Seattle City Council has approved the landmark designation ordinances for three Seattle landmarks: Francis Skinner Edris Nurses Home (2120 1st Avenue N) in Queen Anne, Japanese Language School (1414 South Weller Street) in Jackson Place, and the University of Washington Canoe House / ASUW Shell House (3655 Walla Walla Road NE) in University District. These buildings join the more than 450 landmarks in the city that contribute to the cultural and architectural heritage of Seattle’s neighborhoods.
The City’s Landmarks Preservation Board approved the nominations, designations, and controls and incentives for these landmarks, and Department of Neighborhoods staff provided the draft ordinances to the Seattle City Council. The final step in the process was approval by Seattle City Council.
As designated City landmarks, all three buildings are not only recognized for their historic and cultural significance, but they are also eligible for economic incentives and technical assistance that can help contribute to the continued preservation of the landmarks.
Seattle Department of Neighborhoods Historic Preservation Program is responsible for the designation and protection of more than 400 historic structures, sites, objects, and vessels, along with eight historic districts located throughout the city. For information on the landmark designation process and to view other city landmarks, visit seattle.gov/neighborhoods/preservation.
University of Washington Canoe House / ASUW Shell House
- Date of Designation: April 18, 2018
- Designation Standards: A, B, C, D & F
- Controlled Features: a portion of the site, building exterior, interior building volume,
and roof trusswork
- Date Built: 1918
- Engineer: L.E. Gregory, U.S. Navy
The 100-year-old Washington Canoe House was first constructed by the US Navy as a seaplane hangar as this portion of the campus was donated to the armed services as a training camp during WWI. The University purchased it from the Navy and converted it to a facility for the Men’s Rowing Team who occupied it from 1919 to 1949. The Husky crew team that won Olympic Gold in 1936 trained here, as vividly recounted in Dan Brown’s Boys in the Boat.
The building also housed the workshop of master boatbuilder George Pocock who built racing shells for the UW and for others. His Husky Clipper was custom built here for the Men’s 8 that rowed to victory Berlin. Mr. Pocock and his craftsman also manufactured parts of the Boeing B-17 Flying Fortress in this same shop during WWII.
Following WWII, the University built Conibear and relocated their program. The subject building was then converted to boat storage for recreational and intramural programs and was referred to as the Canoe House.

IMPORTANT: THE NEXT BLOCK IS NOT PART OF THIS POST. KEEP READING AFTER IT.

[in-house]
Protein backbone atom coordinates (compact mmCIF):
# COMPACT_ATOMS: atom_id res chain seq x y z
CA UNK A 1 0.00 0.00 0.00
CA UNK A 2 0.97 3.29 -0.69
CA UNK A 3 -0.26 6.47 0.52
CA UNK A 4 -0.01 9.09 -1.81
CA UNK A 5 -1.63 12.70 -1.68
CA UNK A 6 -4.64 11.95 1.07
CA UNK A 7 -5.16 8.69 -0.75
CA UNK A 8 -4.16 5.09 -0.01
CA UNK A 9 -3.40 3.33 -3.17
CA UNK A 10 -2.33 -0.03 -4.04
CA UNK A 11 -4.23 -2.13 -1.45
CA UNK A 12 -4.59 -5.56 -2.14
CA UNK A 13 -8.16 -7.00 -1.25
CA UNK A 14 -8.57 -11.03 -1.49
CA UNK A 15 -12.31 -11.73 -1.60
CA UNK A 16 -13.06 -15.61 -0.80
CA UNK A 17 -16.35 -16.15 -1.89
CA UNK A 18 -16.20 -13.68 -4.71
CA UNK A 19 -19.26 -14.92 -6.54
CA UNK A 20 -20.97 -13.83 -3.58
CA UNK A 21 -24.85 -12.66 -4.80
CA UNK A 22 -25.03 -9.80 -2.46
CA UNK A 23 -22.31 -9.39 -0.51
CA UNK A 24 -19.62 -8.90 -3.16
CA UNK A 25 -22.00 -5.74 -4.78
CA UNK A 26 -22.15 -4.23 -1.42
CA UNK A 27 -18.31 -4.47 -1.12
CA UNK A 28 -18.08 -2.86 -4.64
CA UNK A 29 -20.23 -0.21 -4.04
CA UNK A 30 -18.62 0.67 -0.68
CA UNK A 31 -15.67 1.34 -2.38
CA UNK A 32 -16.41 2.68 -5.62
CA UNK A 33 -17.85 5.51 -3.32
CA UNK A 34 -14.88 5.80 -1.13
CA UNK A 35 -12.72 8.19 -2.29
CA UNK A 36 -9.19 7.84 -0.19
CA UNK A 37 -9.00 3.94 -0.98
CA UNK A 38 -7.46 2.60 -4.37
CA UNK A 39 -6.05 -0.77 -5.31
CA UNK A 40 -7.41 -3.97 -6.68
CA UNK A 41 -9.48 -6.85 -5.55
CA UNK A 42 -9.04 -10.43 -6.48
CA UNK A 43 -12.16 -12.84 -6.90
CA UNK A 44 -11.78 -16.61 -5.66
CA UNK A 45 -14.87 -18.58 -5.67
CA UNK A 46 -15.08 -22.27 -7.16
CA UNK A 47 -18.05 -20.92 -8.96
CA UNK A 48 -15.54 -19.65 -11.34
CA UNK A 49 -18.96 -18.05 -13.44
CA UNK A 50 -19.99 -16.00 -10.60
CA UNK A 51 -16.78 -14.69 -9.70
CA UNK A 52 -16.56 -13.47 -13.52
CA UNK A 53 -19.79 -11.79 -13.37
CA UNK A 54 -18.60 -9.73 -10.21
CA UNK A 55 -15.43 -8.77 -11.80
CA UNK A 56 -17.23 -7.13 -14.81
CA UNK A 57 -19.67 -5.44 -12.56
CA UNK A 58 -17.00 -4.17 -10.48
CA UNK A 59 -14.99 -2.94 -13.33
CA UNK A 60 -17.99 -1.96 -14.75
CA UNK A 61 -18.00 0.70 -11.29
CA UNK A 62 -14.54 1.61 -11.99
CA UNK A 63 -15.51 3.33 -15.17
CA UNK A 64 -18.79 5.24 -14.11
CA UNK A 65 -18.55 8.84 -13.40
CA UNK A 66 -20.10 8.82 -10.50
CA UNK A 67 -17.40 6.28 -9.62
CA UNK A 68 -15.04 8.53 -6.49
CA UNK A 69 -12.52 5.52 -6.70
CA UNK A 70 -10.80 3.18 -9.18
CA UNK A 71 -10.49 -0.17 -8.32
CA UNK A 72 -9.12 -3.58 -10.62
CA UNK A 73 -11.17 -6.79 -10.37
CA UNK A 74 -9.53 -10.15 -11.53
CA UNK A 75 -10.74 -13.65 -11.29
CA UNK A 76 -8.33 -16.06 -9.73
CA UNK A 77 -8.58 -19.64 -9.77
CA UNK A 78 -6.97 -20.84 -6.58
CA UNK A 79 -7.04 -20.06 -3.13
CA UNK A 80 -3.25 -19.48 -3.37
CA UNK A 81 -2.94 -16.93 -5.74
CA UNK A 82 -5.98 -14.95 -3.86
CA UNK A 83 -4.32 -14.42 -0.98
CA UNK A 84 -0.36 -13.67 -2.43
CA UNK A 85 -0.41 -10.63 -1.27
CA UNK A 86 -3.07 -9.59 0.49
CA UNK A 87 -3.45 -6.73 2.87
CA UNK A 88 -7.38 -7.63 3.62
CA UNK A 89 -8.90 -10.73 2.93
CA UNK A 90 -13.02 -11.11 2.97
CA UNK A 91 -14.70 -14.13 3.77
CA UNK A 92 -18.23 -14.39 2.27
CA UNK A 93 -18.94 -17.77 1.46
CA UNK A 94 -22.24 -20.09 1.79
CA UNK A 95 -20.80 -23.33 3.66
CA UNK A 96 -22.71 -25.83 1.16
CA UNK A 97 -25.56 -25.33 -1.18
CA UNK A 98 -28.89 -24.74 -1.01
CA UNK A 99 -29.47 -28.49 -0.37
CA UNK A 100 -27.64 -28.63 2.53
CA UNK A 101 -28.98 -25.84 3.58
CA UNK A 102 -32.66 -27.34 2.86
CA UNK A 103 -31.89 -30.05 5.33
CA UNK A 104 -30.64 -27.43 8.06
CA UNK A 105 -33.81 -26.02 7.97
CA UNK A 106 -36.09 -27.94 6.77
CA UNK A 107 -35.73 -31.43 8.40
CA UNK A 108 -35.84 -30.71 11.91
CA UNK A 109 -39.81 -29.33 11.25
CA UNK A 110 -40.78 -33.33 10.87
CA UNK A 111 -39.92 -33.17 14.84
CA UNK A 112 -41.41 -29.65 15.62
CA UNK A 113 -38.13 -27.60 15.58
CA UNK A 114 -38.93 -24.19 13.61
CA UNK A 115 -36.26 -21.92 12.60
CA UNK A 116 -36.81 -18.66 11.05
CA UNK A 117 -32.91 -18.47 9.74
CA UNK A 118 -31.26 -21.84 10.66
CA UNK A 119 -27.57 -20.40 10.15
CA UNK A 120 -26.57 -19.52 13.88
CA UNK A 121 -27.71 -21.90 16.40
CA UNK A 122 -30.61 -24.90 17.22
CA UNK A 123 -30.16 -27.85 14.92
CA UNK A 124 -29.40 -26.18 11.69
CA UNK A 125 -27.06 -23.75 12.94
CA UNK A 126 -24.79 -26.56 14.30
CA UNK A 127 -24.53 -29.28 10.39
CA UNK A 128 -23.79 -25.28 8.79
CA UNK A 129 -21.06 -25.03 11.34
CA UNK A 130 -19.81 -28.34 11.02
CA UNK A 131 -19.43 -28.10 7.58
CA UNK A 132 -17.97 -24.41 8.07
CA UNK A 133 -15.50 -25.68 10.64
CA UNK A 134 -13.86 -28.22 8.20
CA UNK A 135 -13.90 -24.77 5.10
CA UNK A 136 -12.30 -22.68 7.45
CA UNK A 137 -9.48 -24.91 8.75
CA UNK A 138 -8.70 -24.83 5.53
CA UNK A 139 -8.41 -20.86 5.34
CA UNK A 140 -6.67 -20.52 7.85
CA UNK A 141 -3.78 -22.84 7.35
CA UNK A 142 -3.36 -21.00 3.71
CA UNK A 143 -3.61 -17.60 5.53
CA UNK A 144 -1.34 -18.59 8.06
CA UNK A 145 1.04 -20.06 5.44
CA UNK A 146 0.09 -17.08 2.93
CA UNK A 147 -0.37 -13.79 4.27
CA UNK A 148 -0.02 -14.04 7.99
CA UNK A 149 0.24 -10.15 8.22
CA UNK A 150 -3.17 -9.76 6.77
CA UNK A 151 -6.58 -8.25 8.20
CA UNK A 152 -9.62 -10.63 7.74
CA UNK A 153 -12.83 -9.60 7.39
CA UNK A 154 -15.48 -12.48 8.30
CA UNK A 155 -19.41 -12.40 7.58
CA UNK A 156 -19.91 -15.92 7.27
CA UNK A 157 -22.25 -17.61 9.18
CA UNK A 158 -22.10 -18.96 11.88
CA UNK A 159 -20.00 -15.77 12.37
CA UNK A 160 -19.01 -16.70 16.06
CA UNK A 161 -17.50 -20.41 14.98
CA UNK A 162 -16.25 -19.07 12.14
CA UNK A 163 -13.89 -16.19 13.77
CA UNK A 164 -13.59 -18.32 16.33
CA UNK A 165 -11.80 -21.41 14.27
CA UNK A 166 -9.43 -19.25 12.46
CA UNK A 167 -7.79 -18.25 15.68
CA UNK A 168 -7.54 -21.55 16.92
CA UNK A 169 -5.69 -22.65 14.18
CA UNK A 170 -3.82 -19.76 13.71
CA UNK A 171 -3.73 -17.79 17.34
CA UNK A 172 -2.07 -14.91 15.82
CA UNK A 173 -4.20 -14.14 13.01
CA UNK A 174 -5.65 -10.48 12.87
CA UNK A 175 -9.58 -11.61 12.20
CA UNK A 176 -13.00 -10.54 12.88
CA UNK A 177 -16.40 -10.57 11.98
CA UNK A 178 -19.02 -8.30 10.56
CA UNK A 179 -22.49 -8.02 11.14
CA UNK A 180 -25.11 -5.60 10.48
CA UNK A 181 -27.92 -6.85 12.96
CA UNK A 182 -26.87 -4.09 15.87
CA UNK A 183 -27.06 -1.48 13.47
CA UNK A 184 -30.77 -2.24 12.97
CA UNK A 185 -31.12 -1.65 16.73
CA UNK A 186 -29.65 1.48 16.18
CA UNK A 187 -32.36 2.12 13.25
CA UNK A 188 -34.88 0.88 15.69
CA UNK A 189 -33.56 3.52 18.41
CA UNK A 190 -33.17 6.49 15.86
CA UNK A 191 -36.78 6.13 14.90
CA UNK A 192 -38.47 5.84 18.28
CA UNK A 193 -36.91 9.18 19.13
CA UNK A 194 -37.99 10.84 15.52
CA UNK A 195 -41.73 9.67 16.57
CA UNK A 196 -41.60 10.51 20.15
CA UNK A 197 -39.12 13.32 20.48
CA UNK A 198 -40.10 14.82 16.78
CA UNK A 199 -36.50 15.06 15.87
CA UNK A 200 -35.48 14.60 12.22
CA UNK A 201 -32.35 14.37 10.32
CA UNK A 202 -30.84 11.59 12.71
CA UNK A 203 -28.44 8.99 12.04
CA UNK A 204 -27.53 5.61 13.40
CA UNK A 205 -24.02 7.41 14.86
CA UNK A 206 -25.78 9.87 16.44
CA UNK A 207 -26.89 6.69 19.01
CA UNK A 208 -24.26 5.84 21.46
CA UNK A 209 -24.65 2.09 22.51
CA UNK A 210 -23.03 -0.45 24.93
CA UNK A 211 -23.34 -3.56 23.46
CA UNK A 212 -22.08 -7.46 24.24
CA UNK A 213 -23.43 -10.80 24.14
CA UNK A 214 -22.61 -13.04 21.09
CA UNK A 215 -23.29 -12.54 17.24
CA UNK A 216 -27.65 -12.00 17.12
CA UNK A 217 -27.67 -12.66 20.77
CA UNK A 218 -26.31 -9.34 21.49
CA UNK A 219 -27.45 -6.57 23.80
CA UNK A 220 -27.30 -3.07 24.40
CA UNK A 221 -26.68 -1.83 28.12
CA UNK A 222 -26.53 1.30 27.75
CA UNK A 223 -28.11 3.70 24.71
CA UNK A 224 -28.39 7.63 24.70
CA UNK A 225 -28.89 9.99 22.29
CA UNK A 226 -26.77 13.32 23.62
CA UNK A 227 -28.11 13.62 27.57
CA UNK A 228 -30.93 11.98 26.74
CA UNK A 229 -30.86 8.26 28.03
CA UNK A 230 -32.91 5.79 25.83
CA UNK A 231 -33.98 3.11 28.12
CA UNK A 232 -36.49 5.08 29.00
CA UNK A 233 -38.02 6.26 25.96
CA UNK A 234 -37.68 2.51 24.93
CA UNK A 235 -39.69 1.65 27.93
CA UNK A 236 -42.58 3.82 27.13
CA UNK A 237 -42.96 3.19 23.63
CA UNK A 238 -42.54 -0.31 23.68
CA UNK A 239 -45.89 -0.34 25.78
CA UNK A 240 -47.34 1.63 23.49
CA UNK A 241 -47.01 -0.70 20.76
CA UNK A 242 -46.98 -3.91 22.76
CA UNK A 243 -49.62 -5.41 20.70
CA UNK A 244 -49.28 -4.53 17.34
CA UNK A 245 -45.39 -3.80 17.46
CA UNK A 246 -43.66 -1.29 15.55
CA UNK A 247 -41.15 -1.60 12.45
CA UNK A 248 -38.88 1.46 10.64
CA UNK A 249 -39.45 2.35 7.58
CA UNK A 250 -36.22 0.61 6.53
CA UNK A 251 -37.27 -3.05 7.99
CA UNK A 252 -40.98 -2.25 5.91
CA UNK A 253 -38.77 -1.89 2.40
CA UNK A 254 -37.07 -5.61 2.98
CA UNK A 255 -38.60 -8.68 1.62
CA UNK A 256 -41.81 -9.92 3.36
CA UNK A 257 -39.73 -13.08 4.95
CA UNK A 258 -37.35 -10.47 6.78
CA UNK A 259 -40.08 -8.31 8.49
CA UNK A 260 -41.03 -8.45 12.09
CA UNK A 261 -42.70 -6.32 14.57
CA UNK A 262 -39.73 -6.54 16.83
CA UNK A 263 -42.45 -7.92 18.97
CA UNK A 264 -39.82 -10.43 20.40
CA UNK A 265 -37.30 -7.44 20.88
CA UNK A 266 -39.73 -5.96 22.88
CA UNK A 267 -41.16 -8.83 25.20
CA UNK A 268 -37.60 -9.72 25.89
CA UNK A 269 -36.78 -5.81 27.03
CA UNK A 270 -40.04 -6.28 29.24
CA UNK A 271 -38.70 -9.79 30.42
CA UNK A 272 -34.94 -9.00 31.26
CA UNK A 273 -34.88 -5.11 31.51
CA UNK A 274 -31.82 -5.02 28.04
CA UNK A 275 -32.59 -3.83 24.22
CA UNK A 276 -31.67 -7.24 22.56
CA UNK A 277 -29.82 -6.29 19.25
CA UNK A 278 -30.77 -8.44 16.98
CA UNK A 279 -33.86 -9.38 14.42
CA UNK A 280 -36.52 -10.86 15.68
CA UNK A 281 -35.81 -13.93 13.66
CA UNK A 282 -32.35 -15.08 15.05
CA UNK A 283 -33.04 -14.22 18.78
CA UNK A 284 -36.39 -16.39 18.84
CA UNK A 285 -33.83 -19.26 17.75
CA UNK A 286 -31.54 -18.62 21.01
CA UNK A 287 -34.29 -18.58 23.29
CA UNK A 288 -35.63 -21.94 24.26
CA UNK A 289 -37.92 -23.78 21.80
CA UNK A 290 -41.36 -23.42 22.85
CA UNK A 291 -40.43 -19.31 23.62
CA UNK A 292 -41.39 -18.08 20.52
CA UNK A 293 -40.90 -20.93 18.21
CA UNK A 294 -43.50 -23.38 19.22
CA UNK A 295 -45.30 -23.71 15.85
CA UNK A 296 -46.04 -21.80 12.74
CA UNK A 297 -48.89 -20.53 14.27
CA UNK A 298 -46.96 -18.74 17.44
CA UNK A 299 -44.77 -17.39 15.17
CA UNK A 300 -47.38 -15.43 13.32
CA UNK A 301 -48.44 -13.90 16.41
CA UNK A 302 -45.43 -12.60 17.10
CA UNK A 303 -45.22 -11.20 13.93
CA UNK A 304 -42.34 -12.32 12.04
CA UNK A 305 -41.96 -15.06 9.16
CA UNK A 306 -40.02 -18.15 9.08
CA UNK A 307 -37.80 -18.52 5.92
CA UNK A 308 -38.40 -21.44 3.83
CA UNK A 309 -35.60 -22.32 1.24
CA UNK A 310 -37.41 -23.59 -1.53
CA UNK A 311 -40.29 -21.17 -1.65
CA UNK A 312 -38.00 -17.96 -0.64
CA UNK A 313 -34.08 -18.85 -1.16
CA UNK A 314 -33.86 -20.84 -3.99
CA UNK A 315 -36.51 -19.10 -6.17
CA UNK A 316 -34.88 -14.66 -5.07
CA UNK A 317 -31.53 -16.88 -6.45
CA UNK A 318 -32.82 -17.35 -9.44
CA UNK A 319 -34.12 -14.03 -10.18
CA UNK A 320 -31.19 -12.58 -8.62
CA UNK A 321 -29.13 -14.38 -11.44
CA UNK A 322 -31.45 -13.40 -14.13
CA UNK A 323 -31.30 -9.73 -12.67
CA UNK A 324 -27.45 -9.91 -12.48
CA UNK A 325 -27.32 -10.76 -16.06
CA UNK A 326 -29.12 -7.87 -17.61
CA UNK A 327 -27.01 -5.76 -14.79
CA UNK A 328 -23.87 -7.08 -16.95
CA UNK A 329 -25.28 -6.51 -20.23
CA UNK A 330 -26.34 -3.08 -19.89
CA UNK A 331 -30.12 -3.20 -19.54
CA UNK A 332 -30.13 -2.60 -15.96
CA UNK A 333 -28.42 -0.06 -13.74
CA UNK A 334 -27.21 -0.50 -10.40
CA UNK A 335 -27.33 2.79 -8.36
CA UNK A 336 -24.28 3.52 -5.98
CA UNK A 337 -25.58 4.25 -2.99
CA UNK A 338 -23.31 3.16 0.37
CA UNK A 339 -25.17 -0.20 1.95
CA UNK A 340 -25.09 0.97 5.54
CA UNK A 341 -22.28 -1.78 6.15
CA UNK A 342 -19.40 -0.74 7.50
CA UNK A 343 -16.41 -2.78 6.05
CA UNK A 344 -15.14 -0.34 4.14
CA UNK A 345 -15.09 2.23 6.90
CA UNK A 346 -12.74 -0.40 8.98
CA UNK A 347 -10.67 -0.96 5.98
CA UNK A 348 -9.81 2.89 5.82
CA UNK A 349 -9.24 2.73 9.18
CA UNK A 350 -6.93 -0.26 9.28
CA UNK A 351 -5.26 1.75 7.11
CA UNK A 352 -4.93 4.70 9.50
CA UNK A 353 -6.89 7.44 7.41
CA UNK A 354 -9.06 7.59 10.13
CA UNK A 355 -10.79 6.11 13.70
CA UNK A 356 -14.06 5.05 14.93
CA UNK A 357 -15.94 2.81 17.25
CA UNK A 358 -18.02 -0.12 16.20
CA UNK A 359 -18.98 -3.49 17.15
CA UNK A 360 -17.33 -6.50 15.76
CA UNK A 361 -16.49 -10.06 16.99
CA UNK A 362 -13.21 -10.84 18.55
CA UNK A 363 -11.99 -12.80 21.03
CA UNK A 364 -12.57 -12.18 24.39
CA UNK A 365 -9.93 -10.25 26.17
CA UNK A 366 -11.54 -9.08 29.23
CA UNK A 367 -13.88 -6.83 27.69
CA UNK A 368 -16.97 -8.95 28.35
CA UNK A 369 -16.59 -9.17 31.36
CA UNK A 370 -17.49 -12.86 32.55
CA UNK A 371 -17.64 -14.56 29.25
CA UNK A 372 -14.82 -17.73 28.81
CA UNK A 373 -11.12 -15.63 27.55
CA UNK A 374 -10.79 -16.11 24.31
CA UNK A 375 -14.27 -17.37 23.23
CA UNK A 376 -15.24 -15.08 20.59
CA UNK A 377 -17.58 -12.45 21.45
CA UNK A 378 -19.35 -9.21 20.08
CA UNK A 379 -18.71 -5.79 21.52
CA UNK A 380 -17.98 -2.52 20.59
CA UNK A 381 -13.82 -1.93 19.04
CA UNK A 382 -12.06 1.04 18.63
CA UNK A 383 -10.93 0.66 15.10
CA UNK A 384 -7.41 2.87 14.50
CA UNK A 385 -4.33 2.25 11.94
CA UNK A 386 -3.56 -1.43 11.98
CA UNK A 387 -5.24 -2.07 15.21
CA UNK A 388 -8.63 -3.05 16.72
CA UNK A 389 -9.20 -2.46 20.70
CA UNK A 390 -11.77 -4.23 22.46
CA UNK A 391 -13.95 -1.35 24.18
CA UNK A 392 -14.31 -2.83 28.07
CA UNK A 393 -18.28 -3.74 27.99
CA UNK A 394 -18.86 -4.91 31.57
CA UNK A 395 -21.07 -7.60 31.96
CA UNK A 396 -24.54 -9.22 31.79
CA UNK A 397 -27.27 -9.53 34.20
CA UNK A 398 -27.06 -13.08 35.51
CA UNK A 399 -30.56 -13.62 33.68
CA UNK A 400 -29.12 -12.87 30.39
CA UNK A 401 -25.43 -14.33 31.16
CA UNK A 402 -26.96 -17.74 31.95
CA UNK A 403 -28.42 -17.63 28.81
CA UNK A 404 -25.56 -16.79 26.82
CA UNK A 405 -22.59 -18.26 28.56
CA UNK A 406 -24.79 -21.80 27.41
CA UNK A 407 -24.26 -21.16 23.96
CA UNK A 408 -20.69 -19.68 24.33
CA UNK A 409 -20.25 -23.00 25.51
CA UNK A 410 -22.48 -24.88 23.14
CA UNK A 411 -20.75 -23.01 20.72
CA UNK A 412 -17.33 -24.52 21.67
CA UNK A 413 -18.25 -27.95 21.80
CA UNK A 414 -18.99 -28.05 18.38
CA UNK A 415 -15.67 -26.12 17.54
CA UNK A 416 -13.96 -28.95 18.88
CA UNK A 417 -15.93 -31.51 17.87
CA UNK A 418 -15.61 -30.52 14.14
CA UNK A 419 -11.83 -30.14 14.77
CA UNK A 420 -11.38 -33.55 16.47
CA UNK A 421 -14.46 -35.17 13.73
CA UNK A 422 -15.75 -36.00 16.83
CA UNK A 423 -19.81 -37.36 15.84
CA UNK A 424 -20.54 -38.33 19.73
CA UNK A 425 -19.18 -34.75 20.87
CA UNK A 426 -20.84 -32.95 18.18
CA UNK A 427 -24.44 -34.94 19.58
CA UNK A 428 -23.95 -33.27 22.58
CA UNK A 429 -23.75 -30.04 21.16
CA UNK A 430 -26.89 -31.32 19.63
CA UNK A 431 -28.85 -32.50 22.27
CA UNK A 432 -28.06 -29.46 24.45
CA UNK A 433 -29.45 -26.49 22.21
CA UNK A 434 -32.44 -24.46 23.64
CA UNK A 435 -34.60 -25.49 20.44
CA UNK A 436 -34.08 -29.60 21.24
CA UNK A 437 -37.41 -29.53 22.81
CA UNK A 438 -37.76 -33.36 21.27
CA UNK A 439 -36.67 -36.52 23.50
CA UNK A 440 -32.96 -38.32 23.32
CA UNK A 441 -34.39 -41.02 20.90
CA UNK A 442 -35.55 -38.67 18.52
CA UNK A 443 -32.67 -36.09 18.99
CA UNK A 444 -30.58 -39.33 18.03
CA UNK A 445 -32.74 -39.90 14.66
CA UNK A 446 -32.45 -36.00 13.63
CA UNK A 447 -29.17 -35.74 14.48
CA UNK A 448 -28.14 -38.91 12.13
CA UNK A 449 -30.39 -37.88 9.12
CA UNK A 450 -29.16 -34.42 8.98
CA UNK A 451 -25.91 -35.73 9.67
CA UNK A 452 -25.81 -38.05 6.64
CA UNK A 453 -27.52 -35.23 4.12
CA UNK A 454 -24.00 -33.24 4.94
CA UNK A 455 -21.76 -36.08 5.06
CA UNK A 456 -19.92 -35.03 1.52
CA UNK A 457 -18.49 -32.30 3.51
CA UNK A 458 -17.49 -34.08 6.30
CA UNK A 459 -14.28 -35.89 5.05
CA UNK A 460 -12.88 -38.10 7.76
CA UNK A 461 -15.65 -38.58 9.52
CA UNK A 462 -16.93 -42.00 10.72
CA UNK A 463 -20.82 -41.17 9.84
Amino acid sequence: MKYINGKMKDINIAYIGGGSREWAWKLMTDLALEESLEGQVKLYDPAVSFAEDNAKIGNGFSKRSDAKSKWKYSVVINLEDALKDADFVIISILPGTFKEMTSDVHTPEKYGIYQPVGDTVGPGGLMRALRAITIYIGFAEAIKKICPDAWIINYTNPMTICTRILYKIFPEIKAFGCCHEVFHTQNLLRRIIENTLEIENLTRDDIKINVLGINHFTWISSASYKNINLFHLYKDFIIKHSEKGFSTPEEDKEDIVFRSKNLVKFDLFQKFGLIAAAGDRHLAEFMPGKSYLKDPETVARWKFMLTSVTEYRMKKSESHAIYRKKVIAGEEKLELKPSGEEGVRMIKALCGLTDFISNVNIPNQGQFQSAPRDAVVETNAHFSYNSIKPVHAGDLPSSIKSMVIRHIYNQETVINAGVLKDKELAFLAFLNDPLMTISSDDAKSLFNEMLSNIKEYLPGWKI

Japanese Language School
- Date of Designation: October 4, 2006
- Designation Standards: A & C
- Controlled Features: a portion of the site and the exteriors of buildings 1, 2 & 3
- Date Built: phases 1912-1929
- Architects: Suekichi Shimizu (1912), Robert Brown (1917 addition), Sievert Bergesen / Kichio Allen Arai (1925), unknown (1929)
The Japanese Language School property is the oldest operating Japanese language school in the continental United States. The original facility was expanded in three phases due to a steady increase in pupils.
In February 1942, the Federal government forcibly removed US citizens of Japanese ancestry and residents of Japan living in the West Coast states from their home and they were incarcerated until 1945. During this period, the US military seized the property and used it for Air Force training. Following the end of the war, many from the local community who had lost their homes resided in the school buildings, up until 1957.
Starting in the late 1940’s, community members created a social service organization with the goal of supporting Japanese and Japanese Americans in Seattle. Their work evolved into the eventual repair of the buildings and reinstatement of the Japanese Language School. Over decades this work has continued to grow alongside the Seattle Japanese Community Service. Overcoming many obstacles, the campus of buildings has continued to be renovated and improved to include a museum and many educational programs to support the mission of the Japanese Cultural & Community Center of Washington.
Francis Skinner Edris Nurses Home
- Date of Designation: May 16, 2018
- Designation Standards: C & D
- Controlled features: The building exterior and a portion of the site
- Date Built: 1923
The Francis Skinner Edris Nurses Home was designed by notable Seattle architect Abraham Horace Albertson. Completed in 1921, the building exterior remains highly intact exhibiting an eclectic style with a mix of Colonial and Mission Revival features.
This building was originally the Orthopedic Children’s Hospital founded in 1907 by Anna Herr Clise; the institution we know today as Seattle Children’s Hospital. In the years after the death of Mrs. Clise’s young son in 1898, she visited facilities around the nation to see the type of health care provided for children and worked to establish the first facility of its kind in Seattle. It began under the premise that all children were welcome regardless of an ability to pay.
The hospital’s first building was the 1908 “Fresh Air House” on the south end of this same city block in Queen Anne. In 1911 they constructed a larger three-story facility on the east half of the block and was expanded a decade later; the building known today as Queen Anne Manor. During this expansion, the Edris Nurses Home was completed on the west side of the property and served as a residence for the children’s hospital nursing staff. It is dedicated to one of the hospital trustees Francis Skinner Edris, who died shortly after giving birth to her daughter.